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Sustaining World Resources

September 5, 2011 | A version of this story appeared in Volume 89, Issue 36

May 30, page 13: Ironwood Pharmaceuticals’ linaclotide contains 14 amino acids.

June 20, page 24: Clariant continues to operate several research and nonmanufacturing sites in the U.K. Also, its plant in Pontypridd, Wales, will operate into 2012.

July 25, page 18: NIH R&D funding was about $30 billion annually in the early 2000s. Also, Rex Reklaitis assisted the National Institute for Pharmaceutical Technology & Education on its technology presentation in Washington, D.C.

Aug. 8, page 14: Tiger Optics was spun off from Meeco in 2001. It raised more than $250,000 from initial investors.

This year, Queensland, Australia, has had flooding rains during autumn and winter. At one stage, the floods in Queensland covered an area equivalent to the whole of France and Germany. I am sure that the reservoirs of Toowoomba have adequate water (C&EN, July 4, page 3).

Australia has experienced 10- and 50-year climatic cycles before and will do so again. In the meantime, the state of Victoria, where seasonal rain normality has resumed, is building an unnecessary multi-billion-dollar desalination plant. As scientists, we should not be swayed by the popular tabloids but rather request some real scientific cause and effect for climate change (previously called global warming, I wonder why it was changed).

To blindly attribute climatic change to a slight increase in atmospheric carbon dioxide is not science, but if you have some real evidence rather than that put forward by economists and politicians, please let me have it. It might be better to look at the second law of thermodynamics and give more credence to history and geology.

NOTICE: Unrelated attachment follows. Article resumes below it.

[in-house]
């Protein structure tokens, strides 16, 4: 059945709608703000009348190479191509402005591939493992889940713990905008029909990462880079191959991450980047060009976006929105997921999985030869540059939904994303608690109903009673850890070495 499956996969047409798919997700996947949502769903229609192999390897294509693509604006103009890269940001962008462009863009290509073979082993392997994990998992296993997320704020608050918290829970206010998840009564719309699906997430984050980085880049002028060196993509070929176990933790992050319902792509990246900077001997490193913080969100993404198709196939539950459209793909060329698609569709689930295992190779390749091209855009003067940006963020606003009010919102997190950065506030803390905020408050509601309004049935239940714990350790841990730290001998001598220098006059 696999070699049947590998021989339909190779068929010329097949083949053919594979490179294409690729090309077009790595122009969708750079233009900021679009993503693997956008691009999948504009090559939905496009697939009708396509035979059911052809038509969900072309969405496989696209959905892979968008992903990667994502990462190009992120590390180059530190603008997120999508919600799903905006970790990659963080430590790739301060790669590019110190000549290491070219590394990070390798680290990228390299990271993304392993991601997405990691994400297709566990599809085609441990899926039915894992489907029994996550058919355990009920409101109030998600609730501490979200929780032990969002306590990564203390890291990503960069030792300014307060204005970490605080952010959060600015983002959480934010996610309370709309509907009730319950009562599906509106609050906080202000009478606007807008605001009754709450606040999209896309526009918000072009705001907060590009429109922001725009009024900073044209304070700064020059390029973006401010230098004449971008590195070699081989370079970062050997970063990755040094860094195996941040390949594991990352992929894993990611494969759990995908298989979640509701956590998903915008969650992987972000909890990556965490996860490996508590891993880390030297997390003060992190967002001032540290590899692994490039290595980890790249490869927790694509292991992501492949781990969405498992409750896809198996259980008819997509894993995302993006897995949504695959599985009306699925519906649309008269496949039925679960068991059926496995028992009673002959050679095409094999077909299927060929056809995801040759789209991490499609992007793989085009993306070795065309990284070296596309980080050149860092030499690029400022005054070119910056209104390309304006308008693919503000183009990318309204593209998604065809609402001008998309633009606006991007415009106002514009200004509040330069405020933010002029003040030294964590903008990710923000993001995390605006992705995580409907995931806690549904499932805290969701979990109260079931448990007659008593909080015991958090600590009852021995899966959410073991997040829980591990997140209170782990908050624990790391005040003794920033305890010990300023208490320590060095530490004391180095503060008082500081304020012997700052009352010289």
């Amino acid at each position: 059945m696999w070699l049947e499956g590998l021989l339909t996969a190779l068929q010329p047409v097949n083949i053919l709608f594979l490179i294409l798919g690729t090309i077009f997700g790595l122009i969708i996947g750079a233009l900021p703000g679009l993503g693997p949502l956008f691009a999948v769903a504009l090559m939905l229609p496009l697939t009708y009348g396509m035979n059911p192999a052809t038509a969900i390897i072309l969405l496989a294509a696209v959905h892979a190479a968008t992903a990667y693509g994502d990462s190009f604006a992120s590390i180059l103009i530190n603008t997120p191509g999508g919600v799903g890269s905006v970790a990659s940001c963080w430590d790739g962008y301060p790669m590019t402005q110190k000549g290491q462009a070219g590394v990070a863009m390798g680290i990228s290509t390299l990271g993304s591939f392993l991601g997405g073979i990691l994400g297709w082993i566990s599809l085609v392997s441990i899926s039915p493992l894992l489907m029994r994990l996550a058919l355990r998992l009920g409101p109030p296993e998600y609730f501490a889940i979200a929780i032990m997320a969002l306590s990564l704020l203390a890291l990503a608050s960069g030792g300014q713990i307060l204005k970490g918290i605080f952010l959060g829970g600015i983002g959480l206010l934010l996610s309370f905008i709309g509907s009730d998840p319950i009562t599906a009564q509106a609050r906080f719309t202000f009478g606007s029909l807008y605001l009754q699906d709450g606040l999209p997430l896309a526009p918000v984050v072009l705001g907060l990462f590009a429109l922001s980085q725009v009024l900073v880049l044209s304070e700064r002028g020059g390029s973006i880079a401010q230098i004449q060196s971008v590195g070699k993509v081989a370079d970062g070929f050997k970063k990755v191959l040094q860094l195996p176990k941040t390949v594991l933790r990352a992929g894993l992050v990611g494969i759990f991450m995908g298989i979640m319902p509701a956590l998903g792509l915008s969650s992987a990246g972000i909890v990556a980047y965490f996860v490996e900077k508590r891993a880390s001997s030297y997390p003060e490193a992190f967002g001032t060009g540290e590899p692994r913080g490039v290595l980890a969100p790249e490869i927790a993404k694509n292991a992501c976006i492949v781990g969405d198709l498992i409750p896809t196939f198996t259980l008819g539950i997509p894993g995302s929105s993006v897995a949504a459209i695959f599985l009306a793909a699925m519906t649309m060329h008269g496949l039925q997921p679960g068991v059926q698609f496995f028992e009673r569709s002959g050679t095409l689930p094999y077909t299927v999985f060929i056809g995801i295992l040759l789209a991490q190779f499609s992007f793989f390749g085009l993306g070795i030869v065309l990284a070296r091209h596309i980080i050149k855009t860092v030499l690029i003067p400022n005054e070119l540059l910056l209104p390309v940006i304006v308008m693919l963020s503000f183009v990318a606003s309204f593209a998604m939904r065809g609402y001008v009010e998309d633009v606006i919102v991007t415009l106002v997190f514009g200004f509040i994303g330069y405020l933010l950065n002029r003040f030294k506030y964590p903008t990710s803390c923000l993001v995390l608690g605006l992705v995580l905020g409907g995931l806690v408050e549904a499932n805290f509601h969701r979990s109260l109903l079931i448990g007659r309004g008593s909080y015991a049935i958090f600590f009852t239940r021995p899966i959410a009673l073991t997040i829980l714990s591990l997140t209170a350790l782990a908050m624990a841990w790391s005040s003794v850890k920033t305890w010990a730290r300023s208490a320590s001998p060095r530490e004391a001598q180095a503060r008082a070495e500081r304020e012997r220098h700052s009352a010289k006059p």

By Enrico Mocellin
Highton, Victoria

I read the following comment at the Alchemist newsletter from, which states, “A shining example of sustainable energy: Manure from millions of cattle, pigs, and chickens can be fed into anaerobic digesters to produce methane for electricity generation. There are about 150 anaerobic digesters in the U.S. alone. However, the power costs about double the average cost of energy from fossil fuels. An alternative energy policy that taxed carbon emissions from fossil fuels could make this renewable energy source more economically viable according to David Zaks of the University of Wisconsin, Madison, and colleagues. In addition to replacing fossil fuels, the digesters would provide the benefit of reducing methane release from manure, Zaks says.”

The problem with David Zaks’s argument on making such renewable energy more economically viable under a carbon emissions tax is that all manure-handling operations, whether equipped with anaerobic digesters or not, would have the burden of very high taxes for any direct or indirect methane releases as a result of methane’s being 24 times more active in global warming than carbon dioxide (C&EN OnlineLatest News, July 21). Rather than subsidize anaerobic digesters that produce methane for electricity generation, I would rather eat less meat. I wonder how that sits with the animal farming industry.

By Bill Juris
Columbus, Ohio



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